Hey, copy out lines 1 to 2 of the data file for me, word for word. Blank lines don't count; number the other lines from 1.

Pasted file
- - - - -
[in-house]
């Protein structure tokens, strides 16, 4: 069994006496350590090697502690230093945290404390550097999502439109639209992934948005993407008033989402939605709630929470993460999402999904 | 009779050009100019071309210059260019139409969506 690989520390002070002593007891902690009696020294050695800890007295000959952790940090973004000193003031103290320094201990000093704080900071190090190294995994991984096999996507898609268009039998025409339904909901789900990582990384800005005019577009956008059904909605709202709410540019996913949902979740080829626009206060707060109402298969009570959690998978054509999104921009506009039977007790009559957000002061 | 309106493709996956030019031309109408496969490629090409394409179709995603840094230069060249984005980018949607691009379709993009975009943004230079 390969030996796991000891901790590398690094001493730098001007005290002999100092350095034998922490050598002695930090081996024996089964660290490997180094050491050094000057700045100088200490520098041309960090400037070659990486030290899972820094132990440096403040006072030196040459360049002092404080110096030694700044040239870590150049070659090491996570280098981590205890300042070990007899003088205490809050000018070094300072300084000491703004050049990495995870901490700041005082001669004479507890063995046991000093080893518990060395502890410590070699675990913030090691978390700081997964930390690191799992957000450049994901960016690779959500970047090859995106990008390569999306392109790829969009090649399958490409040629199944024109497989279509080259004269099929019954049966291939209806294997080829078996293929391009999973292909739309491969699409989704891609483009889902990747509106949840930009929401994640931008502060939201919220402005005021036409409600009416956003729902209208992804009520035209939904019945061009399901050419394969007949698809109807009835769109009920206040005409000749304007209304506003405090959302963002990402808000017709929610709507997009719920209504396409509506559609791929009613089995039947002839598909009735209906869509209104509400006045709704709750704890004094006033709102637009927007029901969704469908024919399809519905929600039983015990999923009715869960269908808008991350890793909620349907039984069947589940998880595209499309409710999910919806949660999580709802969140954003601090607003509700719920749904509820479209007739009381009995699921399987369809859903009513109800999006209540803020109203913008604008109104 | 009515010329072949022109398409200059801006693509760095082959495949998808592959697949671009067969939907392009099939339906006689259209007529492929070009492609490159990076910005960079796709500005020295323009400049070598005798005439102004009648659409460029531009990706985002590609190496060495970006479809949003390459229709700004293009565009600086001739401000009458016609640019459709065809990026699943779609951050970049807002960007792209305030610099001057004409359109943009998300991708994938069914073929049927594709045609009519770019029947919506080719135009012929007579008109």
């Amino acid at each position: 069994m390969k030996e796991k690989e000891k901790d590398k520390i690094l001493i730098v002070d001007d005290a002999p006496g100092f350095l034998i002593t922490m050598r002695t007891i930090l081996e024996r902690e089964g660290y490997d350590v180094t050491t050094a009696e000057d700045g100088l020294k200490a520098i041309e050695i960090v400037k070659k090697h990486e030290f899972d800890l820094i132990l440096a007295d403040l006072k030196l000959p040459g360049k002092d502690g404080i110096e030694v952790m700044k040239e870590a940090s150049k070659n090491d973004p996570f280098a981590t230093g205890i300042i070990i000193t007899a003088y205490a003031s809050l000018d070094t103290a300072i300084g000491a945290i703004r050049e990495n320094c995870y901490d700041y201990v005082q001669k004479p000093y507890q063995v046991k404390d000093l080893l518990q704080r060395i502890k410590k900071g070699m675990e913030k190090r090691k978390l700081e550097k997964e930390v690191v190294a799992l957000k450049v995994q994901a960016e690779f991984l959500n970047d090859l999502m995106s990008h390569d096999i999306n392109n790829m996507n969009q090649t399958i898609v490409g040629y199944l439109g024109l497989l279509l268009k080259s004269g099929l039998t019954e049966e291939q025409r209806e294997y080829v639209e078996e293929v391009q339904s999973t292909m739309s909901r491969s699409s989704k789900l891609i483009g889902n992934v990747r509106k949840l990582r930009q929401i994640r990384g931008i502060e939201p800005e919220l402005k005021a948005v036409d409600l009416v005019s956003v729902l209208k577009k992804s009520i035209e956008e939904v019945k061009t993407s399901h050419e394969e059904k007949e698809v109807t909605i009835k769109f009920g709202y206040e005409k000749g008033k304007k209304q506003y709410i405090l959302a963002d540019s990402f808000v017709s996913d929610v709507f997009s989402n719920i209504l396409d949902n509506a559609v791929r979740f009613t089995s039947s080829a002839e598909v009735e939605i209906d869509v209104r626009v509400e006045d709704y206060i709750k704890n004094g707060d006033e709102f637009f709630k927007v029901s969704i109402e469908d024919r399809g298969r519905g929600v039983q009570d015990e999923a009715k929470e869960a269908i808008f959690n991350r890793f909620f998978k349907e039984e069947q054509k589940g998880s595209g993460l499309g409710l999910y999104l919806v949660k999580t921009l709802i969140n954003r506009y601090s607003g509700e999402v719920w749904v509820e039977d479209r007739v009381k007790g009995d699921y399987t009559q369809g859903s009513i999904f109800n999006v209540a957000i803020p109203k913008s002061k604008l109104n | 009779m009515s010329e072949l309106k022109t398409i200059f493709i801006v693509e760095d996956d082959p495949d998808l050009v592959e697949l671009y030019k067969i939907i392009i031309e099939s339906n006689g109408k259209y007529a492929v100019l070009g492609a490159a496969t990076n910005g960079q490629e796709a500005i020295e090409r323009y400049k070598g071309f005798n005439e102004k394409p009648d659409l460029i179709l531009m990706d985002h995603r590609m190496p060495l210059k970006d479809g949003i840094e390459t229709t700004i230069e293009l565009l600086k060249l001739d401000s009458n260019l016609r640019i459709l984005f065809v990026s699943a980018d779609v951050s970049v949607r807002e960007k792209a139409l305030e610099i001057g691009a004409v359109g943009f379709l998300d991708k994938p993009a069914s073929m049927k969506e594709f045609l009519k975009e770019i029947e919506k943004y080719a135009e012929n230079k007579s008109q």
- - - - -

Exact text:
[in-house]
């Protein structure tokens, strides 16, 4: 069994006496350590090697502690230093945290404390550097999502439109639209992934948005993407008033989402939605709630929470993460999402999904 | 009779050009100019071309210059260019139409969506 690989520390002070002593007891902690009696020294050695800890007295000959952790940090973004000193003031103290320094201990000093704080900071190090190294995994991984096999996507898609268009039998025409339904909901789900990582990384800005005019577009956008059904909605709202709410540019996913949902979740080829626009206060707060109402298969009570959690998978054509999104921009506009039977007790009559957000002061 | 309106493709996956030019031309109408496969490629090409394409179709995603840094230069060249984005980018949607691009379709993009975009943004230079 390969030996796991000891901790590398690094001493730098001007005290002999100092350095034998922490050598002695930090081996024996089964660290490997180094050491050094000057700045100088200490520098041309960090400037070659990486030290899972820094132990440096403040006072030196040459360049002092404080110096030694700044040239870590150049070659090491996570280098981590205890300042070990007899003088205490809050000018070094300072300084000491703004050049990495995870901490700041005082001669004479507890063995046991000093080893518990060395502890410590070699675990913030090691978390700081997964930390690191799992957000450049994901960016690779959500970047090859995106990008390569999306392109790829969009090649399958490409040629199944024109497989279509080259004269099929019954049966291939209806294997080829078996293929391009999973292909739309491969699409989704891609483009889902990747509106949840930009929401994640931008502060939201919220402005005021036409409600009416956003729902209208992804009520035209939904019945061009399901050419394969007949698809109807009835769109009920206040005409000749304007209304506003405090959302963002990402808000017709929610709507997009719920209504396409509506559609791929009613089995039947002839598909009735209906869509209104509400006045709704709750704890004094006033709102637009927007029901969704469908024919399809519905929600039983015990999923009715869960269908808008991350890793909620349907039984069947589940998880595209499309409710999910919806949660999580709802969140954003601090607003509700719920749904509820479209007739009381009995699921399987369809859903009513109800999006209540803020109203913008604008109104 | 009515010329072949022109398409200059801006693509760095082959495949998808592959697949671009067969939907392009099939339906006689259209007529492929070009492609490159990076910005960079796709500005020295323009400049070598005798005439102004009648659409460029531009990706985002590609190496060495970006479809949003390459229709700004293009565009600086001739401000009458016609640019459709065809990026699943779609951050970049807002960007792209305030610099001057004409359109943009998300991708994938069914073929049927594709045609009519770019029947919506080719135009012929007579008109």